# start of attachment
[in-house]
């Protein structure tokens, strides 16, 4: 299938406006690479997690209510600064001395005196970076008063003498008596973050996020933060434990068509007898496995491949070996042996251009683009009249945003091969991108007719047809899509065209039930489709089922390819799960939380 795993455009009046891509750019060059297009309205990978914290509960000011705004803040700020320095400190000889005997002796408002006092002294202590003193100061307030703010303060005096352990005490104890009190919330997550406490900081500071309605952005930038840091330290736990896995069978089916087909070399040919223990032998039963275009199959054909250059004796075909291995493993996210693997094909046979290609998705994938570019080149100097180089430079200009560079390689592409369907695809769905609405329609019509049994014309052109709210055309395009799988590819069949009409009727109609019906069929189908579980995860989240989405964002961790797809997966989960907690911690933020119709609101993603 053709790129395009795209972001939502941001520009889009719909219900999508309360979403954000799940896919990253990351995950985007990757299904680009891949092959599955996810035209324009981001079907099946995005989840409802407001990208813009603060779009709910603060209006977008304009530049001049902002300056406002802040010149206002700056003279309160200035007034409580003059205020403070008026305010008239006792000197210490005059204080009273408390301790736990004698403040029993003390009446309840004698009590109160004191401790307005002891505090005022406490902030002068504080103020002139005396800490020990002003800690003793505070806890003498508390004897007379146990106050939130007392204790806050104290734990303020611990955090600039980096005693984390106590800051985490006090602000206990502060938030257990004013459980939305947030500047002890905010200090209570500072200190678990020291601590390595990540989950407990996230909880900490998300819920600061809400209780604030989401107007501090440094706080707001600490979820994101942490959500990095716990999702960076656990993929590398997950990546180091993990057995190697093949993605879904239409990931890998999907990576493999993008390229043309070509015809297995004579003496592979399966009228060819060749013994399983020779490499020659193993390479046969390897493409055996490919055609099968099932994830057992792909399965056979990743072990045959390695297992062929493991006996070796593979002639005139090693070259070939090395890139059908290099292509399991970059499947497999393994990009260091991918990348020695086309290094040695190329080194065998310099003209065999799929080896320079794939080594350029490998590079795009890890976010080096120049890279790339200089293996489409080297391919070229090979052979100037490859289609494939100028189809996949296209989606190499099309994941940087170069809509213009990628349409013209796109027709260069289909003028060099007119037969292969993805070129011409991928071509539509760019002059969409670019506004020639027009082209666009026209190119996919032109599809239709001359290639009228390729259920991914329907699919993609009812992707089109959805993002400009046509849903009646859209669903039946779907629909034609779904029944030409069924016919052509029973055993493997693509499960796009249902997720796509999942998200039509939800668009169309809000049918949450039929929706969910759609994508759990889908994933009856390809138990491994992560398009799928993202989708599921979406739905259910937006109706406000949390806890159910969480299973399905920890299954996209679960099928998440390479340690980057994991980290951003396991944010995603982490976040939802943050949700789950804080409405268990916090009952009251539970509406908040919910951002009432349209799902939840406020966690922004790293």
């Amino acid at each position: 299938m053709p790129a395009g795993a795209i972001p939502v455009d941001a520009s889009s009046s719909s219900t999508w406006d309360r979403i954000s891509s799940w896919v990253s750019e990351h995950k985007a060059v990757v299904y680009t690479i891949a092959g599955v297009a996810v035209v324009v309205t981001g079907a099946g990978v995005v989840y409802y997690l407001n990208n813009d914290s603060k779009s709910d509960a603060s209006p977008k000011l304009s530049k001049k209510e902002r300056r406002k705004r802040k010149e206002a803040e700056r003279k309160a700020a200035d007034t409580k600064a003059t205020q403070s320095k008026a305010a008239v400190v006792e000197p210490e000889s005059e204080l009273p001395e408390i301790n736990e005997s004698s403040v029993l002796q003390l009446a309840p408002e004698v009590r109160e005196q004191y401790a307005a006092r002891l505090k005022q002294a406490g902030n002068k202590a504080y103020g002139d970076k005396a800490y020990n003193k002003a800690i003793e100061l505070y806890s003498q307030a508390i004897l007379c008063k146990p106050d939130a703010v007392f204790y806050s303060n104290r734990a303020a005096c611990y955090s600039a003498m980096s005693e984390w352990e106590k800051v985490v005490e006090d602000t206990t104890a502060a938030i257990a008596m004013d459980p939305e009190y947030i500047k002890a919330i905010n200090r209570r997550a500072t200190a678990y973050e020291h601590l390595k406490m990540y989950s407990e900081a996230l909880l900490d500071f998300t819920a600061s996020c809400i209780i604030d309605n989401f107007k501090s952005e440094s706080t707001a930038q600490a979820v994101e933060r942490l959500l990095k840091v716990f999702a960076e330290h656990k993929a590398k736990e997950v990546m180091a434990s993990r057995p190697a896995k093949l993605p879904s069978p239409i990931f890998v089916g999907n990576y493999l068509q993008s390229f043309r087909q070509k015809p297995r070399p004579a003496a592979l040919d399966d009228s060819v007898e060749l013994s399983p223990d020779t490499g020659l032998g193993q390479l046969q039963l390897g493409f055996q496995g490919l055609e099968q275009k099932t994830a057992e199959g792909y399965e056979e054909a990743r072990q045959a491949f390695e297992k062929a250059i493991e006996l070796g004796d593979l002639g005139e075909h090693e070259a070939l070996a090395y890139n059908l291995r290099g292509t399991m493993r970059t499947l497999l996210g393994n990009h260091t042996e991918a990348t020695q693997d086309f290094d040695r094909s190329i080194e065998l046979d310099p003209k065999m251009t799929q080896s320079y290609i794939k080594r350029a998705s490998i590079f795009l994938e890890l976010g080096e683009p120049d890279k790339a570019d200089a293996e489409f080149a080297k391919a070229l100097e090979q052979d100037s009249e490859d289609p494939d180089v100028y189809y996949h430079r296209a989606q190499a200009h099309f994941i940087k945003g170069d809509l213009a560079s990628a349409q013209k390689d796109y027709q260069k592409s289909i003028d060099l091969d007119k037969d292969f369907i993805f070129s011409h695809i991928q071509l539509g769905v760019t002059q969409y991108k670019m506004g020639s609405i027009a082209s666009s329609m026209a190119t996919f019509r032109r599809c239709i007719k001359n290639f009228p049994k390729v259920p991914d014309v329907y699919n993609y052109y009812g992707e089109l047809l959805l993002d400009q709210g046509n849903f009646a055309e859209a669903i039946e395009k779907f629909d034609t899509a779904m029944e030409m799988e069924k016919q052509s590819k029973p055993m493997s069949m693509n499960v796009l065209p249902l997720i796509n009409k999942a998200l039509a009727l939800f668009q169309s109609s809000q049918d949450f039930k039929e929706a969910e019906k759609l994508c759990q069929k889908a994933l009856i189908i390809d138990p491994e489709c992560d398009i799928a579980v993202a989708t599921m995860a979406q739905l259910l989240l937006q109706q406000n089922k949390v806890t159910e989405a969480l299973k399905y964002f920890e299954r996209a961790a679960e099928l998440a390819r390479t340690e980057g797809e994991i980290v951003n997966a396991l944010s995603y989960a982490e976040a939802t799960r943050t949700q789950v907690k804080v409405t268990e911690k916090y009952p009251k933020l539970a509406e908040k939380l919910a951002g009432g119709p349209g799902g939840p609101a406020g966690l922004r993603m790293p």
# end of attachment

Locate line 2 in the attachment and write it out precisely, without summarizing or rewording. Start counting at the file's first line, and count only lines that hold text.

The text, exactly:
């Protein structure tokens, strides 16, 4: 299938406006690479997690209510600064001395005196970076008063003498008596973050996020933060434990068509007898496995491949070996042996251009683009009249945003091969991108007719047809899509065209039930489709089922390819799960939380 795993455009009046891509750019060059297009309205990978914290509960000011705004803040700020320095400190000889005997002796408002006092002294202590003193100061307030703010303060005096352990005490104890009190919330997550406490900081500071309605952005930038840091330290736990896995069978089916087909070399040919223990032998039963275009199959054909250059004796075909291995493993996210693997094909046979290609998705994938570019080149100097180089430079200009560079390689592409369907695809769905609405329609019509049994014309052109709210055309395009799988590819069949009409009727109609019906069929189908579980995860989240989405964002961790797809997966989960907690911690933020119709609101993603 053709790129395009795209972001939502941001520009889009719909219900999508309360979403954000799940896919990253990351995950985007990757299904680009891949092959599955996810035209324009981001079907099946995005989840409802407001990208813009603060779009709910603060209006977008304009530049001049902002300056406002802040010149206002700056003279309160200035007034409580003059205020403070008026305010008239006792000197210490005059204080009273408390301790736990004698403040029993003390009446309840004698009590109160004191401790307005002891505090005022406490902030002068504080103020002139005396800490020990002003800690003793505070806890003498508390004897007379146990106050939130007392204790806050104290734990303020611990955090600039980096005693984390106590800051985490006090602000206990502060938030257990004013459980939305947030500047002890905010200090209570500072200190678990020291601590390595990540989950407990996230909880900490998300819920600061809400209780604030989401107007501090440094706080707001600490979820994101942490959500990095716990999702960076656990993929590398997950990546180091993990057995190697093949993605879904239409990931890998999907990576493999993008390229043309070509015809297995004579003496592979399966009228060819060749013994399983020779490499020659193993390479046969390897493409055996490919055609099968099932994830057992792909399965056979990743072990045959390695297992062929493991006996070796593979002639005139090693070259070939090395890139059908290099292509399991970059499947497999393994990009260091991918990348020695086309290094040695190329080194065998310099003209065999799929080896320079794939080594350029490998590079795009890890976010080096120049890279790339200089293996489409080297391919070229090979052979100037490859289609494939100028189809996949296209989606190499099309994941940087170069809509213009990628349409013209796109027709260069289909003028060099007119037969292969993805070129011409991928071509539509760019002059969409670019506004020639027009082209666009026209190119996919032109599809239709001359290639009228390729259920991914329907699919993609009812992707089109959805993002400009046509849903009646859209669903039946779907629909034609779904029944030409069924016919052509029973055993493997693509499960796009249902997720796509999942998200039509939800668009169309809000049918949450039929929706969910759609994508759990889908994933009856390809138990491994992560398009799928993202989708599921979406739905259910937006109706406000949390806890159910969480299973399905920890299954996209679960099928998440390479340690980057994991980290951003396991944010995603982490976040939802943050949700789950804080409405268990916090009952009251539970509406908040919910951002009432349209799902939840406020966690922004790293």